Roots Roadshow Salutes Leadbelly, American Music Pioneer

Berklee's American Roots Music Program recently presented the music of one of the most influential figures in the history of American music: Hudson "Huddie" William Ledbetter, otherwise known as "Leadbelly."

May 31, 2017

Berklee's American Roots Music Program recently presented the pioneering folk music of Hudson "Huddie" William Ledbetter (1885–1949), otherwise known as "Leadbelly," one of the most influential figures in the history of American music. Raised in Louisiana, Leadbelly also worked and traveled through Texas and New York, writing, playing, and adapting music that included spirituals, work songs, ballads, dance numbers, protest songs, and songs for children.

He spent some years in prison, where his vast repertoire grew, and he was a force in the spread of folk music, both through his weekly radio show on WNYC and primarily through his live performances. Leadbelly has contributed numerous important recordings to the U.S. Library of Congress that continue to tell the story of American history in song, although he did not achieve much financial gain from his work during his lifetime. Leadbelly's music was a primary influence on popular folk artists such as Woody Guthrie and Pete Seeger, and has been covered by artists such as Creedence Clearwater Revival, Van Morrison, Nirvana, Led Zeppelin, Johnny Cash, and more.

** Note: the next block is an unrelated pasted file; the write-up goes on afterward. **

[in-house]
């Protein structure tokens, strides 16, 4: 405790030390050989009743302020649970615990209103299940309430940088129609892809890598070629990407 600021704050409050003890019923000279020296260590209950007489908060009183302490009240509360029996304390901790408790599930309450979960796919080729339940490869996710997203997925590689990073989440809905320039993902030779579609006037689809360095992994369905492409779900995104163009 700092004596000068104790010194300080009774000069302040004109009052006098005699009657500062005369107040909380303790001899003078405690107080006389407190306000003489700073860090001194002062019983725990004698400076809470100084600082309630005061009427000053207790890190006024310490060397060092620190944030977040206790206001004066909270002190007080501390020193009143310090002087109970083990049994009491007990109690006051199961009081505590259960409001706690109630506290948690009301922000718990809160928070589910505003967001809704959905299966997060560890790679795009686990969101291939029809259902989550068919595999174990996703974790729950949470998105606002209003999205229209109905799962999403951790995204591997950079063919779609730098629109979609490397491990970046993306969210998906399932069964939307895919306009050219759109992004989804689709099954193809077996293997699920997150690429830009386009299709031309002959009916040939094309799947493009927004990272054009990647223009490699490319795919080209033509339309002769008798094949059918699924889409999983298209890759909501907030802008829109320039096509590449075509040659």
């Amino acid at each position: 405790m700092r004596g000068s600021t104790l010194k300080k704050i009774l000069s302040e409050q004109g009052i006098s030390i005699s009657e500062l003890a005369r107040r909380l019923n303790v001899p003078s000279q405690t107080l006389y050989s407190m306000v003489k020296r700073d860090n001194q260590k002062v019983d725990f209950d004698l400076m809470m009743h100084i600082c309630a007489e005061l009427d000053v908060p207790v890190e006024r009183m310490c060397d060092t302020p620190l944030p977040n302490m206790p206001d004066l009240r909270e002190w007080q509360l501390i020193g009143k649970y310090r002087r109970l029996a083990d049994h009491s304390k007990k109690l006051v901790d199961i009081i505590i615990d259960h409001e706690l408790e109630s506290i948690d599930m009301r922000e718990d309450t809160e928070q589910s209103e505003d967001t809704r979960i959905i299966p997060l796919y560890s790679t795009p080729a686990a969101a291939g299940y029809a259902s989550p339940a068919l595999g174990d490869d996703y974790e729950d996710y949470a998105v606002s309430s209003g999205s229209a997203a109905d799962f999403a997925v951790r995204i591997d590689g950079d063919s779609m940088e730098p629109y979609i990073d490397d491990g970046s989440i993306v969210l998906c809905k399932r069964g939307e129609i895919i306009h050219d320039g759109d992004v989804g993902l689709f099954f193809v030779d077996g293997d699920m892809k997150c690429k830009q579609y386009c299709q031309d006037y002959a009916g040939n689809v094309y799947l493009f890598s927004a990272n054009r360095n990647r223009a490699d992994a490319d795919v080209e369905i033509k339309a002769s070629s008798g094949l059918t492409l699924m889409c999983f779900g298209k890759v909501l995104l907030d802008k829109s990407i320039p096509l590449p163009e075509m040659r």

Earlier this month, Berklee's American Roots Music Program held a Roots Roadshow tribute concert honoring Leadbelly and his profound impact on American music. The lineup for the showcase featured blues vocalist and multi-instrumentalist Jerron "Blind Boy" Paxton, who received Berklee's Master of American Roots Music Award for his work in keeping the music of Leadbelly's era alive. The concert also included faculty such as Matt Glaser, Nedelka Prescod, Donna McElroy, Bruce Molsky, and Wes Corbett; visiting artists such as Paul Rishell, Annie Raines, and Woody Mann; and students in the American Roots program.

Glaser, artistic director of the American Roots Music Program, led the showcase, which featured an array of diverse styles and arrangements that paid homage to the roots of America's musical culture, performed by both domestic and international students who came together to collaborate on some of their favorite songs.